19 Mar 2009

Hail to "Angiras"!

[Editorial Note: "Angiras" is the pseudonym under which Richard Hartz has been writing on the SCIY website.]

The Science, Culture and Integral Yoga Website (SCIY: http://www.sciy.org/) has started serialising the letters of those who first brought to the attention of the Trustees of the Sri Aurobindo Ashram the highly controversial biography of Sri Aurobindo by Peter Heehs, The Lives of Sri Aurobindo. One writer and commentator on the SCIY, under the pseudonym of Angiras, is determined to tear to shreds all criticism unfavourable to this biography. The first letter of complaint to the Trustees that he takes up for a point by point rebuttal begins with the following introductory note:

A document, headed “The Role of Peter Heehs in the Archives,” was circulated anonymously and is undated. It has been attributed on some websites to Ranganath Raghavan. Ranganath is reported to have given a letter (presumably this one) to the Trustees around the beginning of September 2008 along with Raman Reddy, the compiler of the “Extracts,” who is also a member of the Archives; “we” in the letter probably includes Raman. Ranganath and Raman are referred to below as R&R. The comments… are intended to correct misstatements and present an alternative viewpoint.

Now the first question I would like to ask Angiras is, “What was the necessity of coming down to such a personal level of argument? Why take names and target particular persons?” I can anticipate the knee-jerk reaction to my question, “Because you guys have attacked Peter Heehs in the same way!” I would then answer, “We attacked Heehs because he was the author of a book which went into the public domain on highly sensitive issues. And may I know why do you hide behind a pseudonym, as if you do not have the courage to reveal your identity to your readers on the Net?”

I begin to wonder who this Angiras could be, hiding such irrepressible virulence under the beautiful name of a Vedic Rishi. It has to be first of all someone interested in the Veda to have chosen this name. Secondly, he has to be a close colleague and a diehard supporter of Heehs at the Sri Aurobindo Ashram Archives. Thirdly, he has to have access to entries in Cold Storage registers (which he mentions later in his rebuttal) to be able to allege that Ranganath and me are liars. Now I cannot think of anybody else but Richard Hartz! If I have indeed made a mistake, may God bless his soul! If it is him, which is more likely the case, I would advise him not to meddle with this controversy and be dragged down to this low level of argument, which can continue till the end of Time and Space. Barring a few points, most of them can be easily brushed aside and are the kind of “tit for tat” arguments, which you do not want to waste your precious time on. But what I would like to tell Angiras (or Richard Hartz?) is that this thankless industry hardly befits his scholarship, which until now has produced admirable articles in the Ashram’s monthly magazine, The Mother India.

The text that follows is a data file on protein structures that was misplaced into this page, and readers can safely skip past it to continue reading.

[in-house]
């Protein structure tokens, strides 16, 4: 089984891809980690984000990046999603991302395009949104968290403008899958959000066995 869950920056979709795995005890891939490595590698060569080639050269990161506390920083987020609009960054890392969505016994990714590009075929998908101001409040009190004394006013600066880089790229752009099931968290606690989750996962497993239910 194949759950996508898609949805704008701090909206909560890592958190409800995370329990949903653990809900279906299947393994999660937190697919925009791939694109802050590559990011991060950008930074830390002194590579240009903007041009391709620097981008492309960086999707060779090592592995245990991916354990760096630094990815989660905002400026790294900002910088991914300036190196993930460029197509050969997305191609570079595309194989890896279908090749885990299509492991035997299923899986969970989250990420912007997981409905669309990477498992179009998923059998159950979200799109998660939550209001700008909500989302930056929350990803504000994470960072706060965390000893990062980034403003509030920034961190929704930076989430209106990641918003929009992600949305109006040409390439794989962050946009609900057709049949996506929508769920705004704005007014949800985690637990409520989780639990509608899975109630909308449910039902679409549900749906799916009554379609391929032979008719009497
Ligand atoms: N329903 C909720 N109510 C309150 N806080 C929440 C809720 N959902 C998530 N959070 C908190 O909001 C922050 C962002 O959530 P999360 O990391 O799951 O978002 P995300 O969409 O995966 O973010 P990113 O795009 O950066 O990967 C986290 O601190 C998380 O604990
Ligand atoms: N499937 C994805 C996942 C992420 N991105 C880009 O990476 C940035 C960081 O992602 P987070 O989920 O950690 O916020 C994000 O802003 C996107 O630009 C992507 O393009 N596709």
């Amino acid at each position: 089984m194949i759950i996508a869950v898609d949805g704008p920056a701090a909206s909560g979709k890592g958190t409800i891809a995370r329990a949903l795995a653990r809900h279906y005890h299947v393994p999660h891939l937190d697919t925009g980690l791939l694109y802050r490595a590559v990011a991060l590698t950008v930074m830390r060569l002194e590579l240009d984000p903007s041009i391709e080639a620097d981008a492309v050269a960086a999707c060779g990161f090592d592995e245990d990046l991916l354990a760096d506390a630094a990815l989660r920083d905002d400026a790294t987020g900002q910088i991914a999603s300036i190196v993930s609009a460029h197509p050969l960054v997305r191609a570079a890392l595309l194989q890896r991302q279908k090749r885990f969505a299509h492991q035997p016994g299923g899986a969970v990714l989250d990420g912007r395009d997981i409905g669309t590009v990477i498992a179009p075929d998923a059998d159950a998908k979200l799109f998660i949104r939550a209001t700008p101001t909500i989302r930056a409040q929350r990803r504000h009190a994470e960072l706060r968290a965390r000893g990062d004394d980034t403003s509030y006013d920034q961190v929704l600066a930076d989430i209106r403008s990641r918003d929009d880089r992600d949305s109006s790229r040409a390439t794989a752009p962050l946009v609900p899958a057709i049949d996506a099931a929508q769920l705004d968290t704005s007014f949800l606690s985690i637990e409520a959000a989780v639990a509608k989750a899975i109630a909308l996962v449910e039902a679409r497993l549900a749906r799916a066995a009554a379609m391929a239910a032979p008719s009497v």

Regarding Cold Storage Access

I will now take the trouble to answer the allegations regarding my access to the Cold Storage. I quote the relevant portions from Angiras’s rebuttal:

Ranganath: Extremely private, confidential and sensitive material is at his disposal long before others, even in the Archives, have access to it.

Angiras: R&R know that this is a lie. The Archives Manuscript Issue Register reveals that most of the manuscripts removed from the Archives Cold Storage in recent years were taken by Raman Reddy, who has had free access to letters and private diaries. During the same period, Peter Heehs took no manuscripts out of Cold Storage. The records showing this have been made available to the Trustees. Raman has also published articles making use of information found in Purani’s notes, the most controversial source cited in Heehs’s biography.

Ranganath: And he is using all these letters, diaries of sadhaks for his own personal commercial use. The availability of such sensitive documents to him must be put an end to.

Angiras: The allegation of “commercial use” is false. In any case, new rules restricting access to such materials (not only “to him” but in general) have been adopted by the Archives in the last few months. This has been one of the few constructive outcomes of the present controversy.

First of all, this whole issue regarding the use of the Cold Storage documents is totally irrelevant to the main objections regarding Heehs’s biography. It is simply diversionary tactics to obfuscate the main issue. Ranganath’s letter was written specifically to the Trustees, expressing a certain legitimate concern regarding the use of manuscripts at the Archives. So to refute it in the public domain as a lie is somewhat unintelligent, because the general reader will neither understand the intricacies of the particular situation, nor will he ever be interested in these side issues.